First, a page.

We want godly leadership. We want a person who can hear the voice of God and yield to His purpose for the country, true. But the presidency is more than just  Bible quotes and specific mentions of Jesus Christ in your talking points.

Really, more than anything, it’s a job.

I’m a business owner. And I have hired Christians. But you know what? Any business owner will tell you, a lot of times Christians aren’t that smart. Sometimes they’re lazy. Sometimes they’re liars. Sometimes they know all the right things to say, but unfortunately . . . Sometimes they just don’t know how to get the job done.

I’ve never once doubted I was doing something wrong or, “unchristian” by hiring a person who wasn’t religious. Why? Because at the end of the day, you just need to get the job done.

Now, as I said before, the ultimate prize would be to have someone who loves Jesus and knows how to work hard and make things happen as president. But we all know that those people are usually either not running, or can’t get elected. So we end up having to choose.

Super Duper Christians would have you believe that you just vote for the guy who talks about Jesus the most and if not, you’re not being, “wise” or you’re, “deceived” and in need of their super spiritual prayers.

I submit that we’re neither. We’re looking at the field and we are evaluating who has the most potential to get things done. And based on prior elections and broken promises, we see Trump as the best man for the job.

Now, if you disagree, fine. And there should be discussion on who the best and most capable candidate is. But all too often Christians attempt to manipulate one another by playing the, “Jesus Card.” They do the same thing with the gun control debate, and more recently, the Syrian Refugee issue. Where people are expected to forsake common sense, in exchange for abstract ideas forcefully taken from Scriptures that have a loose association to the subject. And if they don’t, then they’re made to feel like God is frowning down upon them.

To be honest, not only is this getting old . . . It’s actually pretty disgusting.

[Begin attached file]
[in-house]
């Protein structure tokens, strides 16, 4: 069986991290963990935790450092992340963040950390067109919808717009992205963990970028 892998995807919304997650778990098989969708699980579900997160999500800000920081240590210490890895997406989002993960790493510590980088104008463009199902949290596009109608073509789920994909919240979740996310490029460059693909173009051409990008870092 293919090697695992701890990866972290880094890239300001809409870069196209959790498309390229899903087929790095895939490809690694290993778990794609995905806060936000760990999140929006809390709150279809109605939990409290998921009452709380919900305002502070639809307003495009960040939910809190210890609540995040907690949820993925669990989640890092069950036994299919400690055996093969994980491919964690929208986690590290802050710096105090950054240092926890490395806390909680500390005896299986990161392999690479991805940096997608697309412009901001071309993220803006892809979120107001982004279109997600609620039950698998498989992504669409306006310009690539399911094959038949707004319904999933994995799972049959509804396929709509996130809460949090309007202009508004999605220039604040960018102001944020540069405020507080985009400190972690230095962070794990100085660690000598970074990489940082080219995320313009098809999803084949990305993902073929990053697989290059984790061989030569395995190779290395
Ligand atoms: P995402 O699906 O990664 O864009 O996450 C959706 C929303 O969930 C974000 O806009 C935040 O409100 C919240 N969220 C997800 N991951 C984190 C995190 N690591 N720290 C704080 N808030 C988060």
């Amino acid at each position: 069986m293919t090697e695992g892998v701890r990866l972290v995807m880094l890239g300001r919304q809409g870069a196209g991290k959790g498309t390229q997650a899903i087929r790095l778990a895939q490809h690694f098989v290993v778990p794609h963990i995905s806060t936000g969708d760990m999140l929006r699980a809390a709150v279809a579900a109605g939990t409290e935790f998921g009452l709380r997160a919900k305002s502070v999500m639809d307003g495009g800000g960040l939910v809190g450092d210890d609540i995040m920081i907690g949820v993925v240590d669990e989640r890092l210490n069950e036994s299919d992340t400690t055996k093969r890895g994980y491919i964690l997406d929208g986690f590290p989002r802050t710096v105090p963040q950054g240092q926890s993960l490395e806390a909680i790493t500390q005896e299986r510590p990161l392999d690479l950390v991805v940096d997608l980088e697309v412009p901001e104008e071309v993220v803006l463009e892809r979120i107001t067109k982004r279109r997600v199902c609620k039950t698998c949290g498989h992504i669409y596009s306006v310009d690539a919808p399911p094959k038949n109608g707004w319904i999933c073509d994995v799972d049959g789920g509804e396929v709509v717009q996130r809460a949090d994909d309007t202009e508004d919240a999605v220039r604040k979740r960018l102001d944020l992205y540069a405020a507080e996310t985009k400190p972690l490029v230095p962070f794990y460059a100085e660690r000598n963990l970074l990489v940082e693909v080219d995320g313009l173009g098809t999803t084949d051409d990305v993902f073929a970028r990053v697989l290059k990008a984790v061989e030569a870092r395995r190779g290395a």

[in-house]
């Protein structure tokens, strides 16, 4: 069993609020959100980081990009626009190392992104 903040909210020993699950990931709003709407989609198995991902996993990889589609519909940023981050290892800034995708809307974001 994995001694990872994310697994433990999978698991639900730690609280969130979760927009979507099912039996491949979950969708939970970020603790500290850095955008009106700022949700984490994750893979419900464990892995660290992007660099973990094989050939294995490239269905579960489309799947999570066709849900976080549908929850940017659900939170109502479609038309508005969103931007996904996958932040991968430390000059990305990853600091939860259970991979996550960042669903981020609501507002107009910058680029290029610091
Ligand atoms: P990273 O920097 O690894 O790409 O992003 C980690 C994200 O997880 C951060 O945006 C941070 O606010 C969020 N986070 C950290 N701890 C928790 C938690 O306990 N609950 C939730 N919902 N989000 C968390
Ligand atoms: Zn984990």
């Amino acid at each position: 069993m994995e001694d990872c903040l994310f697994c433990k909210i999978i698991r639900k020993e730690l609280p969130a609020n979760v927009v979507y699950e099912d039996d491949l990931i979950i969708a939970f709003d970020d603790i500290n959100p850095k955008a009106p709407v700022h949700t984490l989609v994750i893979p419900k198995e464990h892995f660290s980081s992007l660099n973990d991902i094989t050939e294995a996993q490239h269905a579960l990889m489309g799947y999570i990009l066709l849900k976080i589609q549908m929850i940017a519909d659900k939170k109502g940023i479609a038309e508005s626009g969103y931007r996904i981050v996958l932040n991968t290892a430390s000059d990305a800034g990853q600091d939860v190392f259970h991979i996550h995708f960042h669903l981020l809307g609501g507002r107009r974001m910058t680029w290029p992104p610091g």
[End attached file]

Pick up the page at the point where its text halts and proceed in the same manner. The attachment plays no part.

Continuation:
Why Hating Trump Means Hating Ourselves

 

trump

 

For years the American people have claimed to be fed up with the political system. We’ve complained about wanting a leader who wasn’t a politician.

Who wasn’t schooled in the art of deceptive communication by which they side step all the tough questions.

A president who isn’t politically correct. Who doesn’t care about saying what needs to be said even if it offends some, or even most.

Someone who could not be bought by outside special interest groups.

Someone who will call out and confront the media for their lies and hidden agendas.

Then, in the midst of this great outcry and discontentment, Donald Trump appears on the scene. Cocky and gruff, but a near embodiment of all of these things.

And what happens?

Do we welcome him with open arms?

No. We hate him.

I guess when we said we didn’t want someone schooled in the art of deceptive communication, we didn’t mean ill-mannered.

When we said we didn’t want someone who didn’t care about offending people, we meant other people. Certainly not ourselves.

When we said we didn’t want a person who could be bought by special interests, we didn’t mean our special interests.

When we said we wanted someone who would confront the bias in the media, we didn’t mean our favorite news network.

 

See, the introduction of Trump to the political scene isn’t really about Trump. It’s about us. It’s a revelation of the heart of this country, and really, our hypocrisy. It reveals to us that, like a snot nosed twerp in need of a nap, we don’t actually know what we want, or what is good for us. We think we do but then it materializes, and we are horrified.

. . . . The more I think about the guy, the more I see myself.

And suddenly politics as usual doesn’t sound so bad, I guess.